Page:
The aim of this work is to explore, from a perspective of human behavior, which gestures are suited to control large display surfaces from a short distance away; why that is so; and, equally important, how such an interface can be made a reality. A well-known example of the type of interface that is the focus in this thesis is portrayed in the science fiction movie ‘Minority Report’. The lead character of this movie uses hand gestures such as pointing, picking-up and throwing-away to interact with a wall-sized display in a believable way. Believable, because the gestures are familiar from everyday life and because the interface responds predictably. Although only fictional in this movie, such gesture-based interfaces can, when realized, be applied in any environment that is equipped with large display surfaces. For example, in a laboratory for analyzing and interpreting large data sets; in interactive shopping windows to casually browse a product list; and in the operating room to easily access a patient’s MRI scans. The common denominator is that the user cannot or may not touch the display: the interaction occurs at arms-length and larger distances. Hand and arm movements are the gestures that computer systems interpret in this thesis. The users can control the large display, and its contents, directly with their hands through acts similar to those in ‘Minority Report’. The control is gained through explicitly issuing commands to the system through gesturing. After defining the elementary commands in such an interface (Chapter 2), we index existing approaches to build gesture-based interfaces (Chapter 3) and, more precisely, the gesture sets that have been used in these interfaces. Meticulous investigation of which gestures are suited for issuing these elementary commands, and why, then follows. In a Wizard of Oz setting, we explore the gestures that otherwise uninstructed users make when asked to issue a command through gesturing alone (Chapter 4). By gesturing as they see fit, users pan and zoom a map of the local topology of our university. Our observations show that users apply the same idiosyncratic gesture for each command with a great deal of similarity between users. Also, gestures are explicitly started and ended by changing the hand shape from rest to tensed and back again. Users really believed that they were in actual control of the display; immersed in the interaction that they found believable. This consensus in the observed gestures is explored with an online questionnaire (Chapter 5) filled out by a hundred users from multiple western countries. User ratings of video prototyped interactions through gesturing show that there is significant preference for certain gesture-command pairs. In addition, some gestures are preferably reused in a different context or system state to improve understanding and predicting of the system’s responses. These results are validated in another (partial) Wizard of Oz setting (Chapter 6) where the users experience what it feels like to issue commands with the proposed gestures. The ratings in each investigated condition were similar, with minor differences that are mostly caused by physical comfort, or lack thereof, while gesturing. Our findings were influenced profoundly by both traditional WIMP-style interfaces and recent mainstream multi-touch interfaces that swayed our participants’ preference towards some gestures. To consolidate our previous findings, we designed, built and evaluated a gesture interface with which the user can interact with 3D and 2D visualizations of biochemical structures on a wall-sized display (Chapter 7). This prototype uses lasers for pointing, one for each hand, and small buttons attached to the fingers for issuing commands. The preferred gestures define the precise layout of these buttons on the hand. Again, we found that our participants preferred to interact with the least amount of effort and with the highest comfort possible. There was little variation between users in the shape of the gestures that they preferred: tapping the thumb on one of the other fingers was the prevalent gesture to indicate the beginning and ending of a command: it mimicked pressing a button. When taking a human perspective on gestures suited to issue commands to largedisplay interfaces, it is possible to formulate a set of intuitive gestures that comes naturally to its users. The gestures are learned and remembered with ease. In addition, it is comfortable to perform these gestures, also when interacting for longer periods of time. We observe in our line of research that technological developments that reach mainstream distribution in the public domain influence the perception of ‘intuitive’ and ‘natural’ in the end-users. The best example of this is perhaps the influence of the indoctrination over the past four decades that the keyboardand- mouse interface has had on the public’s notion of human-computer interaction. More recent examples include the Nintendo Wii and the Apple iPhone. We, as the interface designers of future intelligent environments, are very much dependent on this notion. That is, if we wish to have gesture-based interfaces succeed in providing easy to use, intuitive interaction with the pervasive large display surfaces in these environments. The gestures that are described in this thesis are an important part of those interfaces.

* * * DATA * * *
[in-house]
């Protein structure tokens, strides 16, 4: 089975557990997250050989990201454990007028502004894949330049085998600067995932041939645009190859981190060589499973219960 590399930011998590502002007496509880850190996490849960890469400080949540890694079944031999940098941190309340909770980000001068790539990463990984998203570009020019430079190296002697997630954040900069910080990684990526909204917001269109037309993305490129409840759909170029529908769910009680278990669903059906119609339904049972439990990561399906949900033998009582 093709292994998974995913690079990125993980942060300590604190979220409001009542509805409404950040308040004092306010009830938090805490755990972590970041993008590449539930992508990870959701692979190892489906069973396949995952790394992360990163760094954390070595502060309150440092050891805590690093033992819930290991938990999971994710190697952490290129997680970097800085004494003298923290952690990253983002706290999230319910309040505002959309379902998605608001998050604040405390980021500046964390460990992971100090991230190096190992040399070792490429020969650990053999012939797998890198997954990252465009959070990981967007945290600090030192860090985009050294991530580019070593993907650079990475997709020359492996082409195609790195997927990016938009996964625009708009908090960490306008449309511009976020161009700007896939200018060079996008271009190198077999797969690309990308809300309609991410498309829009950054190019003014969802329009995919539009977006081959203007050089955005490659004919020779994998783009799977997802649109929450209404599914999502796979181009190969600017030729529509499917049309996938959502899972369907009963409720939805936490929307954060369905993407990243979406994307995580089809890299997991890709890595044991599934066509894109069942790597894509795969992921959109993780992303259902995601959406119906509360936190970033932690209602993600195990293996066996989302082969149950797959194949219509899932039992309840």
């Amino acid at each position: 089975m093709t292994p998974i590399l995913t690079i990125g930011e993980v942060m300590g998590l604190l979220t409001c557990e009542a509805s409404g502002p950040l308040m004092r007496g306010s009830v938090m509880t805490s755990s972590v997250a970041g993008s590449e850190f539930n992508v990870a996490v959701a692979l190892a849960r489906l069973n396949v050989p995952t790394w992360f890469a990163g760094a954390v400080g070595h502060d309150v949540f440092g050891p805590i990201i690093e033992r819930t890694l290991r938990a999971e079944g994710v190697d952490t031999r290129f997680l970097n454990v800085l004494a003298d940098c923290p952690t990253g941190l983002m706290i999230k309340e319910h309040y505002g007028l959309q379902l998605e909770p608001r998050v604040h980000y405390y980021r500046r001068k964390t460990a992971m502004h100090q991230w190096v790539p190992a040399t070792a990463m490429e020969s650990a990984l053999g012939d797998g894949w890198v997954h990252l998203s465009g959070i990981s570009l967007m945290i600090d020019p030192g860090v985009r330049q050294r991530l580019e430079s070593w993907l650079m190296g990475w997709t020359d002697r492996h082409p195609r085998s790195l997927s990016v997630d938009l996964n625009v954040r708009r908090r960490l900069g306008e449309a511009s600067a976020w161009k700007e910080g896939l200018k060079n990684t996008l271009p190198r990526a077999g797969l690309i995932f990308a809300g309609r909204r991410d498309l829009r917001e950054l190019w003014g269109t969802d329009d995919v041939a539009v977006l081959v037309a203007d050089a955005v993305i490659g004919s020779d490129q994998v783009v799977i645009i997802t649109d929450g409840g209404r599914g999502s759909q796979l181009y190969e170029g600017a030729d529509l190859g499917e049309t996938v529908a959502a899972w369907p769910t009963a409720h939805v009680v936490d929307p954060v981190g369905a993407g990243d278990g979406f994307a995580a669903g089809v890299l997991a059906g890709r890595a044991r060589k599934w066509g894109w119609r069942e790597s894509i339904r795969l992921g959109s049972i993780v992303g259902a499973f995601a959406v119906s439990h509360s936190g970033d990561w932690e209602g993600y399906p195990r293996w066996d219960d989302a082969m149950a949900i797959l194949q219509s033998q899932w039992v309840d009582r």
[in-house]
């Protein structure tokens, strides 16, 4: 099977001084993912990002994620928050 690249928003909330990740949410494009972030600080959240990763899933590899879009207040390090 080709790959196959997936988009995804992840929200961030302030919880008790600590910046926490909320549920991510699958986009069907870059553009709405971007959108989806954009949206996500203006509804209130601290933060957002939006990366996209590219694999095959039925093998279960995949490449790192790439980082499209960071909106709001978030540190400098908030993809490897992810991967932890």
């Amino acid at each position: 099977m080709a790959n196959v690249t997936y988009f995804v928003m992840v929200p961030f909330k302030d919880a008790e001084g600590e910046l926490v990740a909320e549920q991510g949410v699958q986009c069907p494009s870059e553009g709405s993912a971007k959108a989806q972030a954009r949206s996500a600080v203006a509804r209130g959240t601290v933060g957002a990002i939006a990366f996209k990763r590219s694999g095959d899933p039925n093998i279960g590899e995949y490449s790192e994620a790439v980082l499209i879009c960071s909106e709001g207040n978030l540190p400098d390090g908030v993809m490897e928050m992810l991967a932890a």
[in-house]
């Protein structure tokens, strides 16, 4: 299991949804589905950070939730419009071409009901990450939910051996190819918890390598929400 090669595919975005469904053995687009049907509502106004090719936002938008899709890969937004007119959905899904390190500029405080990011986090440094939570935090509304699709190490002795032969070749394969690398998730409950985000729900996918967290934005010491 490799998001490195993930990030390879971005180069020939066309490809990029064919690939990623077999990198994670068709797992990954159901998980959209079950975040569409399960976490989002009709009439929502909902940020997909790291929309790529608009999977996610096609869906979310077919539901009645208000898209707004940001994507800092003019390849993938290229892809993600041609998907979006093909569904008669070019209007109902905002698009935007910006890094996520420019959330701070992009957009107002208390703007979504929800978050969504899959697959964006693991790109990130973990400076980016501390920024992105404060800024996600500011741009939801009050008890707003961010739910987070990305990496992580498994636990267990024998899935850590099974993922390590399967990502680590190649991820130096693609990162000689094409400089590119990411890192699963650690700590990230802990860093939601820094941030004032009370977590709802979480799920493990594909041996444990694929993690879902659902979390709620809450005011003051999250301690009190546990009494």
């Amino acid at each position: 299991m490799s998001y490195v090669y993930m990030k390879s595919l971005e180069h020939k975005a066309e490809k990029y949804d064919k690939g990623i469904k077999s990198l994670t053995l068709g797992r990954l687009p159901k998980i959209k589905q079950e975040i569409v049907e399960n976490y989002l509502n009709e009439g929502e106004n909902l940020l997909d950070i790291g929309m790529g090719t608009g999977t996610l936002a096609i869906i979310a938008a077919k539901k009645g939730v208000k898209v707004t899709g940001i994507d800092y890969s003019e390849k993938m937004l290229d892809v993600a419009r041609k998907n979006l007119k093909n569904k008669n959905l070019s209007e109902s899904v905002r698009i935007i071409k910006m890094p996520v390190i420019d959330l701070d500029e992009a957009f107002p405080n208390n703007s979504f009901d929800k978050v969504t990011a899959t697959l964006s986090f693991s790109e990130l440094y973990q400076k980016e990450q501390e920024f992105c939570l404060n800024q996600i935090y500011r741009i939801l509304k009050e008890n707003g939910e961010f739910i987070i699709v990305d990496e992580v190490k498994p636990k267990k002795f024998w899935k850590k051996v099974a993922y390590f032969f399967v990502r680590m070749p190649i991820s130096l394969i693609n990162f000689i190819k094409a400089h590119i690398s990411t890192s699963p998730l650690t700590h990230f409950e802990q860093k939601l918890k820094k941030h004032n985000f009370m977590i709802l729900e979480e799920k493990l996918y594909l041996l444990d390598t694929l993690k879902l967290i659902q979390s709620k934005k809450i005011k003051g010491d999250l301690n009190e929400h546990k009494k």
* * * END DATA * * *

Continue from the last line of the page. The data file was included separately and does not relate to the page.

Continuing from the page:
|Award date||11 Mar 2010|
|Place of Publication||Enschede|
|Publication status||Published - 11 Mar 2010|
- HMI-MI: MULTIMODAL INTERACTIONS